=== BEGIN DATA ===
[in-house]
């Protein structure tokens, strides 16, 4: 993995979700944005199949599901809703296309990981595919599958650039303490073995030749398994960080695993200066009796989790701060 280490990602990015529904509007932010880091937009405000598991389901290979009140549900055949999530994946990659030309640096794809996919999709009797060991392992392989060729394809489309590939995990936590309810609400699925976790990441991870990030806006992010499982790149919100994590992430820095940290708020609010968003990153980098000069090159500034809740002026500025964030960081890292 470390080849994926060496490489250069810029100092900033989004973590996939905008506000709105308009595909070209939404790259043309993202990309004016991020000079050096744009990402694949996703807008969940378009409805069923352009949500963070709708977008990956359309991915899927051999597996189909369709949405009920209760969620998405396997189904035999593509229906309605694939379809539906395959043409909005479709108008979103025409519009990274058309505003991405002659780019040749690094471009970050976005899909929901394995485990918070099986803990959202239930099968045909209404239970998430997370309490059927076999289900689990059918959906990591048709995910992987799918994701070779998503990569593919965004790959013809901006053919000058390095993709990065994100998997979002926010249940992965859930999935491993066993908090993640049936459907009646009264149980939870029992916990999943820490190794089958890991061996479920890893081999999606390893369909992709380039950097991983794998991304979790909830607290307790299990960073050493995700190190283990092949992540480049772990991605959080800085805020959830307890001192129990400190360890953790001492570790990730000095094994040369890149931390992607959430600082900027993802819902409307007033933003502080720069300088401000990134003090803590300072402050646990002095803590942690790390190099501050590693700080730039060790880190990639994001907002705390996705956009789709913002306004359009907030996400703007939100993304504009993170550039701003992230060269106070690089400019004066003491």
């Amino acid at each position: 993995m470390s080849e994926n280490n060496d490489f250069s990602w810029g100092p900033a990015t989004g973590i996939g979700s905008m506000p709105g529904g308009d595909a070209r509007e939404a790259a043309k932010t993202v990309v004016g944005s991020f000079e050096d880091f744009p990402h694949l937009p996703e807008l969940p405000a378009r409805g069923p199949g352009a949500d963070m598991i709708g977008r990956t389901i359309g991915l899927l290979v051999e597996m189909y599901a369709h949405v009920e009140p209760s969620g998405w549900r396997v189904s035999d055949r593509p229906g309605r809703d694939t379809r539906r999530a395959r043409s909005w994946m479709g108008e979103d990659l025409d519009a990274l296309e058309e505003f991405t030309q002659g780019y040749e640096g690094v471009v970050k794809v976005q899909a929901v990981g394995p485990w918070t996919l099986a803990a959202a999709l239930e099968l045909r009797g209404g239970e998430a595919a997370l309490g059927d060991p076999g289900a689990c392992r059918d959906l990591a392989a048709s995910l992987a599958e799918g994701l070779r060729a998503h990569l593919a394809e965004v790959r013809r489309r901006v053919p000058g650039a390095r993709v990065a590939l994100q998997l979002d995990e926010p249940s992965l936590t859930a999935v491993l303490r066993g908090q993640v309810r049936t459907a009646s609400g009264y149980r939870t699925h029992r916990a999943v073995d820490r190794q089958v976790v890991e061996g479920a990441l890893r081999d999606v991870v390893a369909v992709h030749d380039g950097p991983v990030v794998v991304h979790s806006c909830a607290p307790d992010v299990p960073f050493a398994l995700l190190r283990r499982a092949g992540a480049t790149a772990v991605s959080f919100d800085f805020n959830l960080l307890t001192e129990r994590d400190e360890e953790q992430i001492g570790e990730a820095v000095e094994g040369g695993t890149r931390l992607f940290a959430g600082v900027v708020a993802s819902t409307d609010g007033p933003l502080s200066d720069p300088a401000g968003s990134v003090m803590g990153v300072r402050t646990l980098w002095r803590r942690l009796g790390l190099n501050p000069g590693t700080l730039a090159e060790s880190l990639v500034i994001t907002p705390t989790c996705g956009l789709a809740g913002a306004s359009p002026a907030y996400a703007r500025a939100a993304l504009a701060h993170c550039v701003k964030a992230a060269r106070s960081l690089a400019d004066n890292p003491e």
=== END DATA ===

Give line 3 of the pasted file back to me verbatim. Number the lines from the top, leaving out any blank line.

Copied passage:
């Amino acid at each position: 993995m470390s080849e994926n280490n060496d490489f250069s990602w810029g100092p900033a990015t989004g973590i996939g979700s905008m506000p709105g529904g308009d595909a070209r509007e939404a790259a043309k932010t993202v990309v004016g944005s991020f000079e050096d880091f744009p990402h694949l937009p996703e807008l969940p405000a378009r409805g069923p199949g352009a949500d963070m598991i709708g977008r990956t389901i359309g991915l899927l290979v051999e597996m189909y599901a369709h949405v009920e009140p209760s969620g998405w549900r396997v189904s035999d055949r593509p229906g309605r809703d694939t379809r539906r999530a395959r043409s909005w994946m479709g108008e979103d990659l025409d519009a990274l296309e058309e505003f991405t030309q002659g780019y040749e640096g690094v471009v970050k794809v976005q899909a929901v990981g394995p485990w918070t996919l099986a803990a959202a999709l239930e099968l045909r009797g209404g239970e998430a595919a997370l309490g059927d060991p076999g289900a689990c392992r059918d959906l990591a392989a048709s995910l992987a599958e799918g994701l070779r060729a998503h990569l593919a394809e965004v790959r013809r489309r901006v053919p000058g650039a390095r993709v990065a590939l994100q998997l979002d995990e926010p249940s992965l936590t859930a999935v491993l303490r066993g908090q993640v309810r049936t459907a009646s609400g009264y149980r939870t699925h029992r916990a999943v073995d820490r190794q089958v976790v890991e061996g479920a990441l890893r081999d999606v991870v390893a369909v992709h030749d380039g950097p991983v990030v794998v991304h979790s806006c909830a607290p307790d992010v299990p960073f050493a398994l995700l190190r283990r499982a092949g992540a480049t790149a772990v991605s959080f919100d800085f805020n959830l960080l307890t001192e129990r994590d400190e360890e953790q992430i001492g570790e990730a820095v000095e094994g040369g695993t890149r931390l992607f940290a959430g600082v900027v708020a993802s819902t409307d609010g007033p933003l502080s200066d720069p300088a401000g968003s990134v003090m803590g990153v300072r402050t646990l980098w002095r803590r942690l009796g790390l190099n501050p000069g590693t700080l730039a090159e060790s880190l990639v500034i994001t907002p705390t989790c996705g956009l789709a809740g913002a306004s359009p002026a907030y996400a703007r500025a939100a993304l504009a701060h993170c550039v701003k964030a992230a060269r106070s960081l690089a400019d004066n890292p003491e």